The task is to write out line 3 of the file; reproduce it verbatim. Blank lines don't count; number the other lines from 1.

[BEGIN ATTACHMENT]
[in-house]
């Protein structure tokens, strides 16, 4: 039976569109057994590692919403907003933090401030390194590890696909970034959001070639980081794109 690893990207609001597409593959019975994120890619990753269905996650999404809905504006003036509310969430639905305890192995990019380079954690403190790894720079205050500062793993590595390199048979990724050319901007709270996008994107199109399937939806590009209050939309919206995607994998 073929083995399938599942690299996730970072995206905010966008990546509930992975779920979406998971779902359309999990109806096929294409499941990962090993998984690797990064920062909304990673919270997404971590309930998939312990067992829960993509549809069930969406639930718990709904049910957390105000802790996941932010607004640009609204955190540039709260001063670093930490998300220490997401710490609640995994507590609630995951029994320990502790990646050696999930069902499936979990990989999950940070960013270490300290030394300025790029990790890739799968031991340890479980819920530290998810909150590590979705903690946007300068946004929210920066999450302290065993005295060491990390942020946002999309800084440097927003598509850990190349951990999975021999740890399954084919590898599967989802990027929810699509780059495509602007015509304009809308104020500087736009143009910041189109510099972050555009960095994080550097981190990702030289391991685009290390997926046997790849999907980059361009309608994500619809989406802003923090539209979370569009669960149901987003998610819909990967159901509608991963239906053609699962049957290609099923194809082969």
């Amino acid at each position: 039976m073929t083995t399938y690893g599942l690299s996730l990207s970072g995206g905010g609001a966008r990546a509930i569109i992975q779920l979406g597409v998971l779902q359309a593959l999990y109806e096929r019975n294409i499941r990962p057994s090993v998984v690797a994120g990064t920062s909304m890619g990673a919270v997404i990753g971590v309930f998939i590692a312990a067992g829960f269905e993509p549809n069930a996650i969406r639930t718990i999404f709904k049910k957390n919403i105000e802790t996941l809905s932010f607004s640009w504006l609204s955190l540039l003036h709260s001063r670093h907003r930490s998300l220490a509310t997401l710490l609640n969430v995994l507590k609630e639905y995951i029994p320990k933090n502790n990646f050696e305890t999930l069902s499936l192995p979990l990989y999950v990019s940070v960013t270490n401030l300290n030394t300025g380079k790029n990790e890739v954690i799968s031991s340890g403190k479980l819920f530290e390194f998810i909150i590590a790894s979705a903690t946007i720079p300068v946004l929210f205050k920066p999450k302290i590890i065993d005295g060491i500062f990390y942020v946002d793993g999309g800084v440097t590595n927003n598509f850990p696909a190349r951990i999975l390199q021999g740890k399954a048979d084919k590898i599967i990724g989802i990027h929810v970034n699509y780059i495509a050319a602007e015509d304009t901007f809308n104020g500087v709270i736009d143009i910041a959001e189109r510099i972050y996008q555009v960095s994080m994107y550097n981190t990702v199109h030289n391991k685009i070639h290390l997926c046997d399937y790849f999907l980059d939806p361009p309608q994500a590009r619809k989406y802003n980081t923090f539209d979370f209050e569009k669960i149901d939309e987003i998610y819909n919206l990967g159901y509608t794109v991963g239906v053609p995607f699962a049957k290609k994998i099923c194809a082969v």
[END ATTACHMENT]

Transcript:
């Amino acid at each position: 039976m073929t083995t399938y690893g599942l690299s996730l990207s970072g995206g905010g609001a966008r990546a509930i569109i992975q779920l979406g597409v998971l779902q359309a593959l999990y109806e096929r019975n294409i499941r990962p057994s090993v998984v690797a994120g990064t920062s909304m890619g990673a919270v997404i990753g971590v309930f998939i590692a312990a067992g829960f269905e993509p549809n069930a996650i969406r639930t718990i999404f709904k049910k957390n919403i105000e802790t996941l809905s932010f607004s640009w504006l609204s955190l540039l003036h709260s001063r670093h907003r930490s998300l220490a509310t997401l710490l609640n969430v995994l507590k609630e639905y995951i029994p320990k933090n502790n990646f050696e305890t999930l069902s499936l192995p979990l990989y999950v990019s940070v960013t270490n401030l300290n030394t300025g380079k790029n990790e890739v954690i799968s031991s340890g403190k479980l819920f530290e390194f998810i909150i590590a790894s979705a903690t946007i720079p300068v946004l929210f205050k920066p999450k302290i590890i065993d005295g060491i500062f990390y942020v946002d793993g999309g800084v440097t590595n927003n598509f850990p696909a190349r951990i999975l390199q021999g740890k399954a048979d084919k590898i599967i990724g989802i990027h929810v970034n699509y780059i495509a050319a602007e015509d304009t901007f809308n104020g500087v709270i736009d143009i910041a959001e189109r510099i972050y996008q555009v960095s994080m994107y550097n981190t990702v199109h030289n391991k685009i070639h290390l997926c046997d399937y790849f999907l980059d939806p361009p309608q994500a590009r619809k989406y802003n980081t923090f539209d979370f209050e569009k669960i149901d939309e987003i998610y819909n919206l990967g159901y509608t794109v991963g239906v053609p995607f699962a049957k290609k994998i099923c194809a082969v």